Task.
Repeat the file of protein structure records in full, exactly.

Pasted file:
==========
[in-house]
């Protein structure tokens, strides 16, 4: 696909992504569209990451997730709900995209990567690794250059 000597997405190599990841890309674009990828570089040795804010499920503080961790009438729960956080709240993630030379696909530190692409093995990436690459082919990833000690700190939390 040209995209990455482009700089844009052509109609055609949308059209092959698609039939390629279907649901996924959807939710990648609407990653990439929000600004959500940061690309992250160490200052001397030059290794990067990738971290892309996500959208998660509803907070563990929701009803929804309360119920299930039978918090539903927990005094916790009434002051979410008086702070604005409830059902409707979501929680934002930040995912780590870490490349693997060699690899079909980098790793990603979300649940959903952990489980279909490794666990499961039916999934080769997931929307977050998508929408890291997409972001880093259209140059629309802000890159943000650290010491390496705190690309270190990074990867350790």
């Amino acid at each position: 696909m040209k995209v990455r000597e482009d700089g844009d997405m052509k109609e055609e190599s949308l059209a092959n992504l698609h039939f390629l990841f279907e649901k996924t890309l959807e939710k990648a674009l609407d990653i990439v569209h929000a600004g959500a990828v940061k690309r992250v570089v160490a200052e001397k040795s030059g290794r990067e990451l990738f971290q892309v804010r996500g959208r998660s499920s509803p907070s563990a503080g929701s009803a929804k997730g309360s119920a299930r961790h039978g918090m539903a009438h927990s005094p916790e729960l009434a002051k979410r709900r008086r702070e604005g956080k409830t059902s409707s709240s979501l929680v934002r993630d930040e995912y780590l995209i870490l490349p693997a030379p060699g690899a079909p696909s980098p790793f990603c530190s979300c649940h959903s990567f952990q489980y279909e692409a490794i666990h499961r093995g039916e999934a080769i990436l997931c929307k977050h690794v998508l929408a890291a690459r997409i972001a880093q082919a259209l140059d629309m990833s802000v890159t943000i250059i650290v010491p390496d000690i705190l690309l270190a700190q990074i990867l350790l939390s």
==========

[in-house]
């Protein structure tokens, strides 16, 4: 696909992504569209990451997730709900995209990567690794250059 000597997405190599990841890309674009990828570089040795804010499920503080961790009438729960956080709240993630030379696909530190692409093995990436690459082919990833000690700190939390 040209995209990455482009700089844009052509109609055609949308059209092959698609039939390629279907649901996924959807939710990648609407990653990439929000600004959500940061690309992250160490200052001397030059290794990067990738971290892309996500959208998660509803907070563990929701009803929804309360119920299930039978918090539903927990005094916790009434002051979410008086702070604005409830059902409707979501929680934002930040995912780590870490490349693997060699690899079909980098790793990603979300649940959903952990489980279909490794666990499961039916999934080769997931929307977050998508929408890291997409972001880093259209140059629309802000890159943000650290010491390496705190690309270190990074990867350790």
């Amino acid at each position: 696909m040209k995209v990455r000597e482009d700089g844009d997405m052509k109609e055609e190599s949308l059209a092959n992504l698609h039939f390629l990841f279907e649901k996924t890309l959807e939710k990648a674009l609407d990653i990439v569209h929000a600004g959500a990828v940061k690309r992250v570089v160490a200052e001397k040795s030059g290794r990067e990451l990738f971290q892309v804010r996500g959208r998660s499920s509803p907070s563990a503080g929701s009803a929804k997730g309360s119920a299930r961790h039978g918090m539903a009438h927990s005094p916790e729960l009434a002051k979410r709900r008086r702070e604005g956080k409830t059902s409707s709240s979501l929680v934002r993630d930040e995912y780590l995209i870490l490349p693997a030379p060699g690899a079909p696909s980098p790793f990603c530190s979300c649940h959903s990567f952990q489980y279909e692409a490794i666990h499961r093995g039916e999934a080769i990436l997931c929307k977050h690794v998508l929408a890291a690459r997409i972001a880093q082919a259209l140059d629309m990833s802000v890159t943000i250059i650290v010491p390496d000690i705190l690309l270190a700190q990074i990867l350790l939390s």